Words and pictures by Kevin Kline award winning American Journalist.
DUBLIN (IRISH TECH NEWS) – Brexit will have an impact on the Irish economy, that much members of the Dáil are certain as they debate Budget 2017. But what kind of impact and how big of an impact remain a mystery.
In his budget presentation on Tuesday, Fine Gael Finance Minister Michael Noonan forecasted gross domestic product growth to slow from 4.2% in 2016 to 3.5% in 2017, much because of Brexit and the drop in the Pound. A weak sterling hurts Irish companies that export to the United Kingdom.
So far, most of the attention into the €58 billion budget focused on the €5 a week increase to state pensioners, but it will also have a major impact on those connected to the Irish technology industry.
To insulate against Brexit implications, the budget increased funding at IDA Ireland and Enterprise Ireland. The €3 million extra mainly would involve hiring more staff to recruit businesses leaving or avoiding Britain. Another €30 million in capital investment will go to the agencies to increase the number of clients they can serve.
Fiana Fáil, which had a role in crafting the budget through their consent agreement but maintained a position as opposition, argued that money wasn’t enough. TD Michael McGraths said some EU countries have less to lose in Brexit than Ireland but are investing more into recruiting businesses.
— Fianna Fáil (@fiannafailparty) October 7, 2016
Despite the scolding over the Apple tax deal, the budget specifically encouraged focusing on “maintaining and attracting new Foreign Direct Investment.”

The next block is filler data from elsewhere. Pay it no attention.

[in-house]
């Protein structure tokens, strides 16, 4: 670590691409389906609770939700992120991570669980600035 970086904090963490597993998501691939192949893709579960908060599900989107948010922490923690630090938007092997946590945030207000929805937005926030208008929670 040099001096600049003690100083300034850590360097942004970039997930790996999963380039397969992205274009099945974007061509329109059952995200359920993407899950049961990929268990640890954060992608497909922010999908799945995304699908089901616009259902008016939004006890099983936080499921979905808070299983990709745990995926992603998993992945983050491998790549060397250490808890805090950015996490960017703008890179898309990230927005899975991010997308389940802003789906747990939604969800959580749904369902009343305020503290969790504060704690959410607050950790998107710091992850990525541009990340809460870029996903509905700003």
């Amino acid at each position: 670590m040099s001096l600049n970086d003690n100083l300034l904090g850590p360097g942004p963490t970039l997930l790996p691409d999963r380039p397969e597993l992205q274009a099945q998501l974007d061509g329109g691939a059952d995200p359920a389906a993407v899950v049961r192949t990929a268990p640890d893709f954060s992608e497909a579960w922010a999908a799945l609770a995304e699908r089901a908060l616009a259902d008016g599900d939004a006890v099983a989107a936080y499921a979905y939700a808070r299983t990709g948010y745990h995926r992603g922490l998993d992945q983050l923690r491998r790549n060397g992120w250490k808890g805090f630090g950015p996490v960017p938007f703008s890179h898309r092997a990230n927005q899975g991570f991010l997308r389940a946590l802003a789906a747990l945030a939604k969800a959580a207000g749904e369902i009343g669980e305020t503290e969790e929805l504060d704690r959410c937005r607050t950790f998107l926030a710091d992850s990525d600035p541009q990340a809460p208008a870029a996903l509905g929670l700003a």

Fine Gael leadership argued investing in innovation will pay off: “ Ireland’s innovation capability is a key factor in maintaining and developing FDI capability and enhancing indigenous enterprise.”
Rainy Day Fund
Noonan proposed a rainy day fund for the country to help prevent the economic boom and bust cycle. In his finance bill, the country would have the power to put aside up to €1 billion per year in strong years to use in weak ones.
Rainy day funds are common among governments typically dependent on commodities like agriculture or energy. In the case of another economic downturn, that money in the savings account could help stabilize the budget.
One thing to watch out for is how the Government defines that economic downturn. In several instances, rainy day funds are left untapped despite budget shortfalls. It can create a potential point of tension with opposition parties in coming years.
In their speech about the budget, Independants 4 Change argued the country didn’t need to put money away. Instead, they proposed funding education at a higher level. They believe an educated workforce is the best protection of the economy.
Budget 2017 will be the first since the recession to “significantly” increase funding to higher education, according to Minister for Public Expenditure and Reform Paschal Donohoe. All told, universities will receive approximately €36.5 million more in the budget.
€36.5 million investment to the higher education sector- the first significant additional investment in higher ed in a decade #Budget17
— education.ie (@Education_Ire) October 11, 2016
Universities, of course, play a major role in spawning new technology firms. Trinity College recently announced 192 alums went on to form 180 companies in the last decade. In that time, those businesses raised about $2.166 billion US, making Trinity the leading European university for producing entrepreneurs. The hope is for other Irish universities to create similar results.
The budget also promises a 4% increase to education spending overall, enough to create 2,400 new teaching positions.
In all likelihood, the budget will pass because Fiana Fáil members plan to abstain. Still, there are chances to shape the budget outcome in the coming days. As members of the Oireachtas debate and vote on the national finances, it’s important to remember businesses throughout Ireland will feel the impact.